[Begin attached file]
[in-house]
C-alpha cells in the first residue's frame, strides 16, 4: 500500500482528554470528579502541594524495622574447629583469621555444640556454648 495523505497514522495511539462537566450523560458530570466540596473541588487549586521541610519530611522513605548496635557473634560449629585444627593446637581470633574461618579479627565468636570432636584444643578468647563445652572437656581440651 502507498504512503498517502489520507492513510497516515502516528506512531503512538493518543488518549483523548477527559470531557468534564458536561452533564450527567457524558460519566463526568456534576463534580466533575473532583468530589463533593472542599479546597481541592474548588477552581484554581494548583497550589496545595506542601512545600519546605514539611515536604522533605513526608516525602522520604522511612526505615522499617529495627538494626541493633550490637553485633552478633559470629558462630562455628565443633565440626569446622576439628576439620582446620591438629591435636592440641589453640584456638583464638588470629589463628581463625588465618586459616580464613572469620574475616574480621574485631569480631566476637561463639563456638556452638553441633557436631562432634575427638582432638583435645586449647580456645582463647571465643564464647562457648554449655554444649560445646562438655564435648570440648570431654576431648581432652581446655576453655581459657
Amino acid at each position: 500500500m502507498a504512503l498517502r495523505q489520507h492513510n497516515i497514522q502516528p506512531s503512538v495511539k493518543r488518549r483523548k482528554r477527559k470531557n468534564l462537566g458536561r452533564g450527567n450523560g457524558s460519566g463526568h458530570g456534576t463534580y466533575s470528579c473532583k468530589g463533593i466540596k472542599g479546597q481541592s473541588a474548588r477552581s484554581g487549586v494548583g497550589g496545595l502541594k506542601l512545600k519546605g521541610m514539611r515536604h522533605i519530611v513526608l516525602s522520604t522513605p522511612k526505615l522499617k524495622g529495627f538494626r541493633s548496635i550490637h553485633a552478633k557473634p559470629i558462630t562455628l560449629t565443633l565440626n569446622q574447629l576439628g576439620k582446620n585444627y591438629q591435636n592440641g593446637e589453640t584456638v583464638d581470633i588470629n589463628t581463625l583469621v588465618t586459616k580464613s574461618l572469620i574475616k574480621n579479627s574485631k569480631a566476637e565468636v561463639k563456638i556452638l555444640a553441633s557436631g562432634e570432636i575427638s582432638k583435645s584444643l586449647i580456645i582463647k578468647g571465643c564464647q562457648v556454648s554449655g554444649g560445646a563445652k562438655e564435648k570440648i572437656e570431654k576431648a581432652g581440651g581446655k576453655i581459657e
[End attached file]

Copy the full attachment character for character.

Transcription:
[in-house]
C-alpha cells in the first residue's frame, strides 16, 4: 500500500482528554470528579502541594524495622574447629583469621555444640556454648 495523505497514522495511539462537566450523560458530570466540596473541588487549586521541610519530611522513605548496635557473634560449629585444627593446637581470633574461618579479627565468636570432636584444643578468647563445652572437656581440651 502507498504512503498517502489520507492513510497516515502516528506512531503512538493518543488518549483523548477527559470531557468534564458536561452533564450527567457524558460519566463526568456534576463534580466533575473532583468530589463533593472542599479546597481541592474548588477552581484554581494548583497550589496545595506542601512545600519546605514539611515536604522533605513526608516525602522520604522511612526505615522499617529495627538494626541493633550490637553485633552478633559470629558462630562455628565443633565440626569446622576439628576439620582446620591438629591435636592440641589453640584456638583464638588470629589463628581463625588465618586459616580464613572469620574475616574480621574485631569480631566476637561463639563456638556452638553441633557436631562432634575427638582432638583435645586449647580456645582463647571465643564464647562457648554449655554444649560445646562438655564435648570440648570431654576431648581432652581446655576453655581459657
Amino acid at each position: 500500500m502507498a504512503l498517502r495523505q489520507h492513510n497516515i497514522q502516528p506512531s503512538v495511539k493518543r488518549r483523548k482528554r477527559k470531557n468534564l462537566g458536561r452533564g450527567n450523560g457524558s460519566g463526568h458530570g456534576t463534580y466533575s470528579c473532583k468530589g463533593i466540596k472542599g479546597q481541592s473541588a474548588r477552581s484554581g487549586v494548583g497550589g496545595l502541594k506542601l512545600k519546605g521541610m514539611r515536604h522533605i519530611v513526608l516525602s522520604t522513605p522511612k526505615l522499617k524495622g529495627f538494626r541493633s548496635i550490637h553485633a552478633k557473634p559470629i558462630t562455628l560449629t565443633l565440626n569446622q574447629l576439628g576439620k582446620n585444627y591438629q591435636n592440641g593446637e589453640t584456638v583464638d581470633i588470629n589463628t581463625l583469621v588465618t586459616k580464613s574461618l572469620i574475616k574480621n579479627s574485631k569480631a566476637e565468636v561463639k563456638i556452638l555444640a553441633s557436631g562432634e570432636i575427638s582432638k583435645s584444643l586449647i580456645i582463647k578468647g571465643c564464647q562457648v556454648s554449655g554444649g560445646a563445652k562438655e564435648k570440648i572437656e570431654k576431648a581432652g581440651g581446655k576453655i581459657e